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The 70/30 Principle: Rebalancing the learning equation

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This post is by Victoria Halsey, an expert in workplace learning and author of “Brilliance by Design: Creating Learning Experiences That Connect, Inspire, and ENGAGE.” She is vice president of applied learning at The Ken Blanchard Cos. Contact her at vicki.halsey (at)

The traditional approach to workplace learning and teaching is beyond old school — it’s broken. As a result, organizational intelligence is suffering at a time, on the heels of the Great Recession, when we might need it most. The corporate-training market in the U.S. is worth more than $100 billion. Still, according to a workplace survey by the American Psychological Association, only 44% of working Americans said they are satisfied with their employer’s training and development opportunities.

I propose a new framework, a learning model that, unlike our broken traditional approach, sets people, and their companies, up to succeed.

The 70/30 Principle: Rebalancing the learning equation

Imagine yourself in a traditional workplace-learning environment. Who’s doing the talking and moving around? Who’s got the ideas? Who’s excited, eager and energized? It’s the teacher, the teacher and the teacher. The fact is, though, whoever is doing the talking is doing the learning.

The 70/30 Principle represents three shifts that, together, turn our traditional learning model on its head. In rebalancing the learning equation, the principle shines a light on the learner, not the teacher; swings the emphasis to how, not what, teachers teach; and stimulates active, not passive, learning. The result is that teachers truly energize and engage learners and, better still, turn learning into action.

  • Learners do 70% of the talking and 30% of the listening. Learners, not teachers, must be center stage, actively learning. This can’t, and won’t, happen when you are doing most of the talking and learners are doing most of the listening. Shift your focus from talking to listening.
  • Teachers spend 70% of their preparation on how they will teach and 30% on what they will teach. If you’re like most teachers, you devote more time to preparing your content than to figuring out how you will teach that content. Shift your focus from what you will teach to how you will teach, creating various activities and embedding best learning practices into your designs.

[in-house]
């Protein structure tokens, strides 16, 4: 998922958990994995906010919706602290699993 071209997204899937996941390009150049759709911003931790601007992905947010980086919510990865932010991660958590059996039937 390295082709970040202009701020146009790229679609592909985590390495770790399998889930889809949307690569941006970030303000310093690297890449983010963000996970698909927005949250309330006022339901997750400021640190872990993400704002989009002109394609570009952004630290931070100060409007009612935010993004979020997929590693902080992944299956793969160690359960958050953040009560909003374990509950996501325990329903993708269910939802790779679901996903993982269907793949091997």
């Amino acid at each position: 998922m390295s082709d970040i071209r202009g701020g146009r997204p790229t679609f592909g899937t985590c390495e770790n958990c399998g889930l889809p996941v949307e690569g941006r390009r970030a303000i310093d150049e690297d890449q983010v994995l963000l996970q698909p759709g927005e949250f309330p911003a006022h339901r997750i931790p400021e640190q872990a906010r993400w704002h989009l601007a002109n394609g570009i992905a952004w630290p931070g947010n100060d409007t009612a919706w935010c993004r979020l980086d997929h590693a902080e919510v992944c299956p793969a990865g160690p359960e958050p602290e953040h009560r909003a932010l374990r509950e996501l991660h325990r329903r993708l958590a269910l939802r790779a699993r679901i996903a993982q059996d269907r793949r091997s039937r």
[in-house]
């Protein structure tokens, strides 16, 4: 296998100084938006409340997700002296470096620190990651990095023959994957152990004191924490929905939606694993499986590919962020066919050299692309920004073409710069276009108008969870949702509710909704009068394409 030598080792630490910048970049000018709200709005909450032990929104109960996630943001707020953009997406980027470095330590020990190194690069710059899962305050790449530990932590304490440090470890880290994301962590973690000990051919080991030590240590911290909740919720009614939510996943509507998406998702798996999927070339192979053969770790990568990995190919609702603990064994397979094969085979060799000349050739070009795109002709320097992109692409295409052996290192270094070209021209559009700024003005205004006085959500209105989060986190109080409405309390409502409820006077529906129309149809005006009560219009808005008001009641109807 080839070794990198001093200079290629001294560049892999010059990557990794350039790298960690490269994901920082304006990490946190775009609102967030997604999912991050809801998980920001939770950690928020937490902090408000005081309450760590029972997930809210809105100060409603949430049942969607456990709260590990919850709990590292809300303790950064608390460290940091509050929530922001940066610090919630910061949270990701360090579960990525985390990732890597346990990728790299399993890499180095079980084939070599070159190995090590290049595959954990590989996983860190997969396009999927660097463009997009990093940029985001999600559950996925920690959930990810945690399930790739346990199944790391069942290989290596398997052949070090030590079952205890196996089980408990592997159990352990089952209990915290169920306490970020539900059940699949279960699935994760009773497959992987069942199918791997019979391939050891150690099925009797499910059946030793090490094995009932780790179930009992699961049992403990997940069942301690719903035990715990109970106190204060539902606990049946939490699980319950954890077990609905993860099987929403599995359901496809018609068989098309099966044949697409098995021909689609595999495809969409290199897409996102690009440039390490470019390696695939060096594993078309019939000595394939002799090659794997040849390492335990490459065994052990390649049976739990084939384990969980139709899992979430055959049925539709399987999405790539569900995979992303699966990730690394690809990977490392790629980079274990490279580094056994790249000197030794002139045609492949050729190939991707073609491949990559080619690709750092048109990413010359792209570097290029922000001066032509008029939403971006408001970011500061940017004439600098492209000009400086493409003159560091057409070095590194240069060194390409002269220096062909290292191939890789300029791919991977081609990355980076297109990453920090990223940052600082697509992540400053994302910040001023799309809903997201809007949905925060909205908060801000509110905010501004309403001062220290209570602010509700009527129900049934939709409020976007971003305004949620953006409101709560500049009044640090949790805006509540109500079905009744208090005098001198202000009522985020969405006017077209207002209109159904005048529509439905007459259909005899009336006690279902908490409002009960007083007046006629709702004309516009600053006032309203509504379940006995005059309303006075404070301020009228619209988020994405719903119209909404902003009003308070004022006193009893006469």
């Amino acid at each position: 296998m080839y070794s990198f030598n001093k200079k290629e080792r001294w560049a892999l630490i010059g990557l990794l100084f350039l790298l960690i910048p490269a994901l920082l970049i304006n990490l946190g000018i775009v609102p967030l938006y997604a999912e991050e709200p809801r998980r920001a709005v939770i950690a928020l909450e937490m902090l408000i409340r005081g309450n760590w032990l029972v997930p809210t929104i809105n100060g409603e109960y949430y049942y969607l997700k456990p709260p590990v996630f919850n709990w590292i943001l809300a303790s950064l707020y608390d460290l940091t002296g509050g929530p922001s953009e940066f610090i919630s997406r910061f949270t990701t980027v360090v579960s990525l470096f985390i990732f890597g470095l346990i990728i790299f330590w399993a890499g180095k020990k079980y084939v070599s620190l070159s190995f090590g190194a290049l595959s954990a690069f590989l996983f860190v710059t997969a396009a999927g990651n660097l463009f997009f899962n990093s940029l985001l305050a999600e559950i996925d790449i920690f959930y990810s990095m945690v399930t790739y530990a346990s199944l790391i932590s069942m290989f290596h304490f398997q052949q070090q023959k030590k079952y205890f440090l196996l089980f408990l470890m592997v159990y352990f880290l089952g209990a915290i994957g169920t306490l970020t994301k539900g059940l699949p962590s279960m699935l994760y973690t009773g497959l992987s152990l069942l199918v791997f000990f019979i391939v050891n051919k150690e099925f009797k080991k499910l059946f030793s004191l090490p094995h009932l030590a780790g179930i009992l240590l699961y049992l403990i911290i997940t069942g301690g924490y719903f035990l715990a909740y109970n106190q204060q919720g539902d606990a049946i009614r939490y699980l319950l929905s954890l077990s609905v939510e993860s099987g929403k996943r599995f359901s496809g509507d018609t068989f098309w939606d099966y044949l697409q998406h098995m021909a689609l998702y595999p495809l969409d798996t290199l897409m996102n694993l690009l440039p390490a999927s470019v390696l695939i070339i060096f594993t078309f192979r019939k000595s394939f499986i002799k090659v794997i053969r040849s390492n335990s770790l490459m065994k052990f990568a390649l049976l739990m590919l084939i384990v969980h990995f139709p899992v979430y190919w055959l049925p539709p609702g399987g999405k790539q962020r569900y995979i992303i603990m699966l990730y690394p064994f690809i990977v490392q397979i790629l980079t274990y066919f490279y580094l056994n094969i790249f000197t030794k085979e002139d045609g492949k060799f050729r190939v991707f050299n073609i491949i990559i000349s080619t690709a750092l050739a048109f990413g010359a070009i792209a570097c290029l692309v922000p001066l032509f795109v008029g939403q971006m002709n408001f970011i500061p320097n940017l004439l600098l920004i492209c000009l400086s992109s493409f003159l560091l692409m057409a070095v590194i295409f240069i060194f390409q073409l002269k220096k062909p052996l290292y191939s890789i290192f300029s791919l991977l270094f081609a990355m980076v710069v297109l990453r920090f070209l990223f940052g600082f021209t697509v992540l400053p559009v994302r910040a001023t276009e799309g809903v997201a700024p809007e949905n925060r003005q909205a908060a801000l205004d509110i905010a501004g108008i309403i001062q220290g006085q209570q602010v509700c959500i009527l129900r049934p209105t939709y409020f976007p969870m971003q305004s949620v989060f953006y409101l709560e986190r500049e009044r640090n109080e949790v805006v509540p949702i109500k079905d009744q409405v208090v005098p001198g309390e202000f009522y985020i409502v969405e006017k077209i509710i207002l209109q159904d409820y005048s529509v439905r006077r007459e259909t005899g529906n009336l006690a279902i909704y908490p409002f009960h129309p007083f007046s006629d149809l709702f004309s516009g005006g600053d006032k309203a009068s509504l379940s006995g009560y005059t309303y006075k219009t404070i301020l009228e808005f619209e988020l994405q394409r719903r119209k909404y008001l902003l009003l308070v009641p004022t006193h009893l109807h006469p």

• Learners spend 70% of their time practicing and 30% of their time being taught. To embed learning, let learners practice. Shift your focus from teaching to practicing.

How to E-N-G-A-G-E learners and bring out the brilliance in everyone

A six-step learning model, based on the most recent discoveries in neuroscience, ENGAGE has high designs: to revolutionize traditional workplace learning and teaching.

  • Energize learners. To truly engage learners, you must energize them early and often. From the start, and even ahead of time, stimulate curiosity, stir up desire and shine a light on the topic. There are scores of best practices from which to choose, including e-mailing cool interactive invitations, livening up arrivals with music, placing fun quotes or toys on tabletops and sharing your promise for the day, such as “You will walk out the door with three new skills: _____, _____ and _____.”
  • Navigate content. If you truly want learning to happen, here lies your most significant investment of time and talent: Navigate your content by focusing less on what you teach and more on how you teach. Essentially, you must challenge and involve learners with interesting, interactive activities while addressing multiple learning styles: visual (seeing), auditory (hearing) and kinesthetic (doing). That allows every learner to show up in the way that he or she is smart.
  • Generate meaning. Learning is a relationship between learners and teachers, as well as between content and meaning. This step emphasizes relevance and encourages people to turn “Aha”s into action. Learners determine the significance of content to their work and commit to acting on its true value and purpose.
  • Apply to the real world. Moving from knowing to doing is critical. Here, people practice what they’ve learned in their real-world context while still operating within the safety and support of the learning environment.
  • Gauge and celebrate. Whether your learning design is one hour or one week, it’s important to have people assess how much they’ve learned, helping them not only to review but also to deepen the neural connections. Moreover, it’s important to celebrate those lessons in fun and interactive ways.
  • Extend learning to action. How many times have you learned something and, despite your best intentions, didn’t apply it sooner — or even later? The odds are you needed a little reminder or outside encouragement.